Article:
DALLAS - With a major bond sale planned today, Moody's Investors Service this week downgraded the Jefferson County, Colo., School District to A from A1.
The agency cited the weakened finances of the state's largest school system. "The main concern we've had was their financial position," said Ditmar Kopf, assistant vice president at Moody's. "They have a low level of [fund] reserves for several years now."
He said the district has been averaging a 2% general fund reserve, noting that between 1981 and 1991 its fund balance has slipped from $6.5 million to a $21 million deficit. Moody's also cited major deferred or future capital needs that must be funded.
Announced late Monday, the downgrade to A from A1 is the second reduction for Jefferson County since 1984, when Moody's dropped the district's Aa rating. Standard & Poor's Corp. rates the district's outstanding debt AA.
A syndicate led by George K. Baum & Co. today plans to price a $325 million tax-backed debt sale that was approved by voters earlier this month. Colorado issuers are rushing deals to market before the Nov. 3 election, fearing that a proposed tax and spending limit on government could be approved.
As of late yesterday, plans called for the district to sell $154.75 million of serials maturing 1994 through 2007; $132.11 million of terms due 2011; and $38.15 million of terms due 2012.
Alex Brown, a senior vice president at George K. Baum, said the downgrade is not likely to affect the sale, since the issue is expected to be insured by AMBAC Indemnity Corp. The fee for insurance was under 30 basis points, he said.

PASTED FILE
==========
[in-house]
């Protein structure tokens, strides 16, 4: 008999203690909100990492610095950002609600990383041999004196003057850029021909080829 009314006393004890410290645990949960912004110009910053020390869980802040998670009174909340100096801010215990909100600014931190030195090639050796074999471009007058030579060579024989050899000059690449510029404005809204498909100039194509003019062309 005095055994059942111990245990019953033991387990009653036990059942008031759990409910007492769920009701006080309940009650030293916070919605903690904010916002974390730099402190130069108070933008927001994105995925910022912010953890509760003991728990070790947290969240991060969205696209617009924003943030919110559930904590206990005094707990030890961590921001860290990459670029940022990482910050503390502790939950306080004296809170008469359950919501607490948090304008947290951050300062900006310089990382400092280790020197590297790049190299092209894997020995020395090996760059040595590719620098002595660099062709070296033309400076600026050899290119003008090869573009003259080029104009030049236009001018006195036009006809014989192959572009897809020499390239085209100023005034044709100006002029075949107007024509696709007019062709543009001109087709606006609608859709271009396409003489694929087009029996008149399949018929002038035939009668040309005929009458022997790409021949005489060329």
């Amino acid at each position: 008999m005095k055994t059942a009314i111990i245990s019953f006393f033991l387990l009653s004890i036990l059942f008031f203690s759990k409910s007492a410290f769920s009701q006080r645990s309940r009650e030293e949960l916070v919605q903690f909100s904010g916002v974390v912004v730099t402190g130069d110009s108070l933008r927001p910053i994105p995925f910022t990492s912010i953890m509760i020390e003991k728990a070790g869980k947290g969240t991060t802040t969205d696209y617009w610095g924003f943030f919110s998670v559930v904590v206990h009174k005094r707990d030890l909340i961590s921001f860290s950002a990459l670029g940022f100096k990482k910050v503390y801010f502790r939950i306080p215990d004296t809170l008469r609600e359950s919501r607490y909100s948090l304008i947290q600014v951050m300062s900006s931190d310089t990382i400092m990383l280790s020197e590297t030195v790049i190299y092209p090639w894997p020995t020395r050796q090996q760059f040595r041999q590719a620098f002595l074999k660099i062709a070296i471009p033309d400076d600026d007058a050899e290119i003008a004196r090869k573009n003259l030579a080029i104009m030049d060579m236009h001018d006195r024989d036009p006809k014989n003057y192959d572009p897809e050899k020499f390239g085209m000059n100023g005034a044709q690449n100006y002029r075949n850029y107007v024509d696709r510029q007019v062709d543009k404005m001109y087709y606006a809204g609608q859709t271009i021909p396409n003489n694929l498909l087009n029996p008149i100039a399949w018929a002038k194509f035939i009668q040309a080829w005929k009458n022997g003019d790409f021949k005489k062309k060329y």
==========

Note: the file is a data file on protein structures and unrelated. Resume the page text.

The Moody's downgrade was not a surprise for Jefferson County, which has the state's largest enrollment with 81,700 students, he said, adding, "They had expressed some concerns over the financial performance."
Still, the action marks the fifth downgrade in the past 12 months of a Colorado school district and the third in October. Brown sees the rating cuts as a recognition by analysts of the role of state funding in running Colorado schools.
"This is an unfortunate trend in the state, and what Moody's has seen is increasing pressure on schools." he said, adding that they have been dependent on uncertain state aid in recent years.
At the same time, some cities have been upgraded because the strong economic rebound has triggered growth in sales taxes - the major revenue for local government.
"Some of them are seeing a 6 or 7% increase [in sales taxes] because of the economy," Brown said.
While Moody's does not forecast future ratings actions, Kopf said the outcome of the Nov. 3 election on a proposal that would increase the state sales tax by a percentage point to fund public education could help Colorado schools now drawing down on their reserves.
If voters reject the measure, he said, "it's just unclear at this time what impact that could have on ratings. "